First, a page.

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In our last installment of this four-part mini-series on Common Due Diligence Compliance Shortcomings, this article will focus on common non-compliance issues (NCIs) we find in connection to Resource Conversation and Recovery Act (RCRA) hazardous waste and generator compliance. To read Parts I, II, and III of the Insights into Common due Diligence Shortcomings, please use the links below.

Insights into Common Due Diligence Compliance Shortcomings – Parts I through III

This article will expand upon another common compliance short coming that we often find when conducting a Limited Environmental, Health & Safety (EH&S) Compliance Review (LECR). LECRs are generally conducted along with the Phase I Environmental Site Assessment (ESA), when the Phase I ESA is being conducted to support a transaction involving an operating business that engages in light industrial or manufacturing, food processing, or bulk-storage of large quantities of materials with possible compliance reporting obligations or permitting requirements. The primary goal of a LECR is to identify and plan for material EH&S concerns that have a high risk of penalty or could require significant effort (time and money) to address, including compliance permitting, reporting or program development obligations. Compliance shortcomings or non-compliance issues (NCIs) identified by an LECR can then be captured in purchase and sale agreements.

RCRA Overview

RCRA, as we know it, passed in 1976 and set-up a platform to manage, document, and complete appropriate disposal of hazardous wasted through the United States Environmental Protection Agency (USEPA). Prior to RCRA, waste (including what we now refer to as “hazardous waste”) was largely considered “garbage” by generators – you can imagine how the world (particularly our landfills) may be different without RCRA statutes and mandates governing hazardous waste that we have in place today. As many know, there is a number of sites throughout the United States that were impacted and are still being cleaned-up or monitored due to “waste management” activities prior to RCRA. RCRA regulation may be reviewed in title 40 of the Code of Federal Regulations (CFR) parts 239 through 282.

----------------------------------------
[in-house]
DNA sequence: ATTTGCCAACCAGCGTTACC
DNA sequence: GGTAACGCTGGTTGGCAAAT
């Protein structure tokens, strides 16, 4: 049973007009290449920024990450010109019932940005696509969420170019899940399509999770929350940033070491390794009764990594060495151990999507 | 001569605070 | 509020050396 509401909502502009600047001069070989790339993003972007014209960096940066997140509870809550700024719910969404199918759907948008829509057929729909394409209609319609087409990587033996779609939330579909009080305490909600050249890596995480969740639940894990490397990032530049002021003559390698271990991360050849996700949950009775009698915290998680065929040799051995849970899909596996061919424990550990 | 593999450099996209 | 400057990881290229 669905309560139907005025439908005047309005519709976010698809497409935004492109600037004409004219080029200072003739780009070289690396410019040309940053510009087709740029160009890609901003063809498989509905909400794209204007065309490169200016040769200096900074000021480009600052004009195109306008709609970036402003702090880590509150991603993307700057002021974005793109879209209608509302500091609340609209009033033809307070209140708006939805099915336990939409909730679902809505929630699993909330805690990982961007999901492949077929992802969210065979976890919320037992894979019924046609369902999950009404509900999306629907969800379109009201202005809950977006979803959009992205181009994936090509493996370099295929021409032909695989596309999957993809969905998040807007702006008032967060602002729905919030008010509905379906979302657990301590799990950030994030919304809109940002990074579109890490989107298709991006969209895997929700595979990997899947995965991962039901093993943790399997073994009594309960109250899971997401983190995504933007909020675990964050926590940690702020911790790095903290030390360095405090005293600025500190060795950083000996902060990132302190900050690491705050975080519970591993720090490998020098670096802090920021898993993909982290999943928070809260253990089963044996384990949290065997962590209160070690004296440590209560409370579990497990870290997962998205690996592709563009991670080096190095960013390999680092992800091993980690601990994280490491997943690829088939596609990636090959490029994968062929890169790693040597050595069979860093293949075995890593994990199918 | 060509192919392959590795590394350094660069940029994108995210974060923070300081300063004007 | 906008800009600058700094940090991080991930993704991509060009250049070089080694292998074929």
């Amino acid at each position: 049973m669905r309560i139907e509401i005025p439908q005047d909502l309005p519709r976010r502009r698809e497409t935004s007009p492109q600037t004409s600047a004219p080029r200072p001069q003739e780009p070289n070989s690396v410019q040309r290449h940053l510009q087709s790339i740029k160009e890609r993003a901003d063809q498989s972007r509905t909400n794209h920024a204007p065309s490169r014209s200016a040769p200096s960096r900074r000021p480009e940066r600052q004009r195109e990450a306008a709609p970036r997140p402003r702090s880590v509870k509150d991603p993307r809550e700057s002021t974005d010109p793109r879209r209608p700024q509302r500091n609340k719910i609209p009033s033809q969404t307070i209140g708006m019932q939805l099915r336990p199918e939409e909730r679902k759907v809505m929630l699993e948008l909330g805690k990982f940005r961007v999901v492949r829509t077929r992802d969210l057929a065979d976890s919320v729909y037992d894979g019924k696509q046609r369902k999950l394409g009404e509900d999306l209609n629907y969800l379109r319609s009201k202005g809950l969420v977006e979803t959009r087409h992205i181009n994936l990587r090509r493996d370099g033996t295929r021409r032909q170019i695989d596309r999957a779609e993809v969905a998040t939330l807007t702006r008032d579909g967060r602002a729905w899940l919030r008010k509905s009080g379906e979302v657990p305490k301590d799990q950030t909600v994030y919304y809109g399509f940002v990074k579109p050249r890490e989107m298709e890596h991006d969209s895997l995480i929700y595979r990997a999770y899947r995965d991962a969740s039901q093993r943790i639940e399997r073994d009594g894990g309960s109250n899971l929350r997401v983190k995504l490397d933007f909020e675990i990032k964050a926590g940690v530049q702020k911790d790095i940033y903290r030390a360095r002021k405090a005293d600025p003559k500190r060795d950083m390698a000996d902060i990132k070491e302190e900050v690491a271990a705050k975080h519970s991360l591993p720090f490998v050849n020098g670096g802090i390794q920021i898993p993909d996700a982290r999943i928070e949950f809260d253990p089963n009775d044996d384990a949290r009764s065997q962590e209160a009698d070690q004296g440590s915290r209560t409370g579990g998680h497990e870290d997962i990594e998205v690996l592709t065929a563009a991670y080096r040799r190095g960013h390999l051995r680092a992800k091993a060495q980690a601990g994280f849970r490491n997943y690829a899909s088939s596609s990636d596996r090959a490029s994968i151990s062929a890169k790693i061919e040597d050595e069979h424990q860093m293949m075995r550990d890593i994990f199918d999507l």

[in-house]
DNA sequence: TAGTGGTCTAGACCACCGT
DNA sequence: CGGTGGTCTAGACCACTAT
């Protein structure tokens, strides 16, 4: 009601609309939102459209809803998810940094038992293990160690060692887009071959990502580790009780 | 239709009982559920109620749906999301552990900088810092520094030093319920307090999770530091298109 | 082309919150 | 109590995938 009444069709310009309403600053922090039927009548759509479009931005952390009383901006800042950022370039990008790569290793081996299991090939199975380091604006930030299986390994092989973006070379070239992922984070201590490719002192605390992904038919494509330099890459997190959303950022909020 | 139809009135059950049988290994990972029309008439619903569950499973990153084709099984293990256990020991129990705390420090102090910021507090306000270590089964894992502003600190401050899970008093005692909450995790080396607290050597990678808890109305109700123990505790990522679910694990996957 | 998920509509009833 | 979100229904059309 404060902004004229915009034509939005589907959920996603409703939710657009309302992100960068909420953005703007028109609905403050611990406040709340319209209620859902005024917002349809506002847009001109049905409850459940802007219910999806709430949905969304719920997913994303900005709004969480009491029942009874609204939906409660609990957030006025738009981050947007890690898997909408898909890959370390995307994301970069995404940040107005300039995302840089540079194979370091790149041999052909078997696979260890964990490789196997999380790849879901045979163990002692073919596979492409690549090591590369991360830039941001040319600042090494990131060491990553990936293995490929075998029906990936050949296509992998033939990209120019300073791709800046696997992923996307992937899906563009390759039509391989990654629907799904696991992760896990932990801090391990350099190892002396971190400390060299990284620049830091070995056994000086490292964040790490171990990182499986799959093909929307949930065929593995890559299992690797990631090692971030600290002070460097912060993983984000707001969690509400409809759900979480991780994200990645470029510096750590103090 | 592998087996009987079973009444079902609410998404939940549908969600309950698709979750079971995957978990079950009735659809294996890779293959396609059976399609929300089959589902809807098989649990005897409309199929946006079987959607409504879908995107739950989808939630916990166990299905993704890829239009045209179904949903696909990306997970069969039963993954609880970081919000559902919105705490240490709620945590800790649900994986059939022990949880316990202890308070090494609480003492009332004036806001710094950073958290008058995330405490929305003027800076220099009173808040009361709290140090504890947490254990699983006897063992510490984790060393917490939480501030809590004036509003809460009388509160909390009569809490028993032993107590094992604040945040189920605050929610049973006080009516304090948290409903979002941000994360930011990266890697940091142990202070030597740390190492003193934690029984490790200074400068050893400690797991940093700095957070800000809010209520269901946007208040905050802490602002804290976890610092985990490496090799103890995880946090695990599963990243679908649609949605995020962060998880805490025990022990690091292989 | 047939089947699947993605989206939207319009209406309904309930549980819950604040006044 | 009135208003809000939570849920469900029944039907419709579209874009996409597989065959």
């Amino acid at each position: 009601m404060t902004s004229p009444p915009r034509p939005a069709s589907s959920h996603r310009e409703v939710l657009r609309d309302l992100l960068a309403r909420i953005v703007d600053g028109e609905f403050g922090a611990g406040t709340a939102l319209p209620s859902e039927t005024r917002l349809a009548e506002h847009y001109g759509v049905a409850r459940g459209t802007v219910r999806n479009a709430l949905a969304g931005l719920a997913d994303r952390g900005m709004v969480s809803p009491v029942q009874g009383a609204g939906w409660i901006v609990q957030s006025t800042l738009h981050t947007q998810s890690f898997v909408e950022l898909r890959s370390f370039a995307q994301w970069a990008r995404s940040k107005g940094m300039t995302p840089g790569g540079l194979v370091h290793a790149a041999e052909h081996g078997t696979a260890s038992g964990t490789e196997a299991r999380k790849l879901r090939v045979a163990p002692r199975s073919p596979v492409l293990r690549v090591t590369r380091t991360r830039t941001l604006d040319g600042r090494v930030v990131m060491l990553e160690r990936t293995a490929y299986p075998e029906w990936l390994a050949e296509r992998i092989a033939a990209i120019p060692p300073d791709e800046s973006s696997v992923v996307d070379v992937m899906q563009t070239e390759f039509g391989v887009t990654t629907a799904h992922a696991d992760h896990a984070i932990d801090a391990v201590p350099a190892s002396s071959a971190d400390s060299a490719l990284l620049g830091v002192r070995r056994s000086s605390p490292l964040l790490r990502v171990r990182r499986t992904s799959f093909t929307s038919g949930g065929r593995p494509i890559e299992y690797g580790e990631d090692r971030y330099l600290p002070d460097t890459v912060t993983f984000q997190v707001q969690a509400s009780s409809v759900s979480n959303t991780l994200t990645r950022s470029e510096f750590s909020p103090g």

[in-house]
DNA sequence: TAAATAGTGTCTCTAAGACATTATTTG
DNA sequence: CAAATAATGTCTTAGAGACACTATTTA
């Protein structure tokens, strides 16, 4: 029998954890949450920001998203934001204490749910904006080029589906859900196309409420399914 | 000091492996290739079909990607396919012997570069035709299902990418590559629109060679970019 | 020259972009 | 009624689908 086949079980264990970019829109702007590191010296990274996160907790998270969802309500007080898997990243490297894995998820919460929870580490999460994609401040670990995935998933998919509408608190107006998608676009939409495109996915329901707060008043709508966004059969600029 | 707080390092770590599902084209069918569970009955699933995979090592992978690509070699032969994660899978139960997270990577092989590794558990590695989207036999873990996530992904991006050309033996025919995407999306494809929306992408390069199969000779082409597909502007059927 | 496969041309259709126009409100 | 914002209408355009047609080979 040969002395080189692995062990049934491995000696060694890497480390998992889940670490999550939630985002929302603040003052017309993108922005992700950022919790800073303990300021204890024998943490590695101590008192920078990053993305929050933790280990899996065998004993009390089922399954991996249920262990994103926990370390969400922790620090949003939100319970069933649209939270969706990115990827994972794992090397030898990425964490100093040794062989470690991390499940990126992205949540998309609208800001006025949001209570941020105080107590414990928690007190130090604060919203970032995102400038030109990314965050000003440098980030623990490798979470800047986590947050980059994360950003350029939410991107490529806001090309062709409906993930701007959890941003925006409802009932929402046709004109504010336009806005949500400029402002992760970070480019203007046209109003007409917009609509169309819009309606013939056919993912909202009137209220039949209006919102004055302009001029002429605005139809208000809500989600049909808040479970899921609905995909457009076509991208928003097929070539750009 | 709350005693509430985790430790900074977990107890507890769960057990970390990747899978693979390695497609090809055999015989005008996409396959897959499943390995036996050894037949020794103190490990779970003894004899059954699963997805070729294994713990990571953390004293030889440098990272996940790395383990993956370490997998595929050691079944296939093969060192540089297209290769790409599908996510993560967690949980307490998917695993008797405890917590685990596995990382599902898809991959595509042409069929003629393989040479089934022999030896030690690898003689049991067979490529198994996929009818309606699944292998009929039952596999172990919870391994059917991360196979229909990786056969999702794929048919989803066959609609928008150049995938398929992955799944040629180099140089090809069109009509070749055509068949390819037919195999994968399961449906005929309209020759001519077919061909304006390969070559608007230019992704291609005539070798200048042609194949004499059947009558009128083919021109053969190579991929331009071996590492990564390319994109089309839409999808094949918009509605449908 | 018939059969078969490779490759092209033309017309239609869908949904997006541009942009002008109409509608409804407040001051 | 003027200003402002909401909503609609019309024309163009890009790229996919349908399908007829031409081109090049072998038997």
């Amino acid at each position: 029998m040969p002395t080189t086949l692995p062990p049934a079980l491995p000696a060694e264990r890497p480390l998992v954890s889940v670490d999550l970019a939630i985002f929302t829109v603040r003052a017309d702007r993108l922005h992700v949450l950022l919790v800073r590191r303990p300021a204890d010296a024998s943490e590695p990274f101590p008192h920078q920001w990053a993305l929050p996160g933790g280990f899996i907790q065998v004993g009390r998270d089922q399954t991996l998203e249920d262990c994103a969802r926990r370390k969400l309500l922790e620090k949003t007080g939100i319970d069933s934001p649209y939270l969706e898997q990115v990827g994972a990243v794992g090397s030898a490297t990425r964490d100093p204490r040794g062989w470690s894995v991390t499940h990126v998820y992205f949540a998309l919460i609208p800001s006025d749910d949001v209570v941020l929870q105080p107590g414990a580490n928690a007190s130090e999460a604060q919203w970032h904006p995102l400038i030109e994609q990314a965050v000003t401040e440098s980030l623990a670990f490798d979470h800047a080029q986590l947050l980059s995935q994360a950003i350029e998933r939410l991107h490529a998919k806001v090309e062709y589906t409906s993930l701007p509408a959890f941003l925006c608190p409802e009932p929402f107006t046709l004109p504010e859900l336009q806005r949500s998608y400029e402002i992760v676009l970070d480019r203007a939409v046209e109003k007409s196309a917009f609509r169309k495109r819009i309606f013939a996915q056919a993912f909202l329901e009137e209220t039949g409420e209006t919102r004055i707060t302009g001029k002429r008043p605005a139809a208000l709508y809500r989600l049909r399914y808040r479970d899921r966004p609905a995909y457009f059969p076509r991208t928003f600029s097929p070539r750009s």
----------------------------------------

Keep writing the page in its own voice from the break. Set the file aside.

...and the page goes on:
Hazardous waste is defined a waste with properties that make it dangerous or capable of having a harmful effect on human health or the environment. The USEPA has established four different lists of RCRA hazardous waste, three listed wastes and characteristically hazardous waste (ignitability, corrosivity, reactive and toxicity). The three classes/categories of hazardous waste generators are:

  • Very small quantity generator/conditionally exempt small quantity generator (VSQG/CESQG)
  • Small quantity generator (SQG)
  • Large quantity generator (LQG)

The table below outlines at a high level the general classes/categories of hazardous waste generators and waste generation quantity limits and requirements. State regulations and additional federal regulation details should be evaluated in detail for applicability.

RCRA Hazardous Waste Generator Requirements Summary
  VSQG/CESQG SQG LQG
Hazardous Waste Generator Limits
≤2.2 lbs/month acute
 
≤220 lbs/month hazardous waste